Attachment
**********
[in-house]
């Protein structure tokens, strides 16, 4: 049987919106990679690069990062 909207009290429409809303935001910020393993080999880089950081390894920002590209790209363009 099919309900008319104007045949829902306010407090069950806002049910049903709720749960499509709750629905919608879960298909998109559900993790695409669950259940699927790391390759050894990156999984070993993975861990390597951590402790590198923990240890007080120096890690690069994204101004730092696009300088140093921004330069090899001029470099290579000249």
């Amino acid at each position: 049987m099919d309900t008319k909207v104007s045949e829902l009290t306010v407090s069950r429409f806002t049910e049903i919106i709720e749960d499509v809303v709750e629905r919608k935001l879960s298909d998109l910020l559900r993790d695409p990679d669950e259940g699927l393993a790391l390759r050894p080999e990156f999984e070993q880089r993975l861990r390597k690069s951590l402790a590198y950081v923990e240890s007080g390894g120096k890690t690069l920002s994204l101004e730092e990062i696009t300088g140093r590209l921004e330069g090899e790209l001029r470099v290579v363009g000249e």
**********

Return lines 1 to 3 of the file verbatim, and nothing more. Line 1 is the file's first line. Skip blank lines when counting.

[in-house]
């Protein structure tokens, strides 16, 4: 049987919106990679690069990062 909207009290429409809303935001910020393993080999880089950081390894920002590209790209363009 099919309900008319104007045949829902306010407090069950806002049910049903709720749960499509709750629905919608879960298909998109559900993790695409669950259940699927790391390759050894990156999984070993993975861990390597951590402790590198923990240890007080120096890690690069994204101004730092696009300088140093921004330069090899001029470099290579000249």
């Amino acid at each position: 049987m099919d309900t008319k909207v104007s045949e829902l009290t306010v407090s069950r429409f806002t049910e049903i919106i709720e749960d499509v809303v709750e629905r919608k935001l879960s298909d998109l910020l559900r993790d695409p990679d669950e259940g699927l393993a790391l390759r050894p080999e990156f999984e070993q880089r993975l861990r390597k690069s951590l402790a590198y950081v923990e240890s007080g390894g120096k890690t690069l920002s994204l101004e730092e990062i696009t300088g140093r590209l921004e330069g090899e790209l001029r470099v290579v363009g000249e």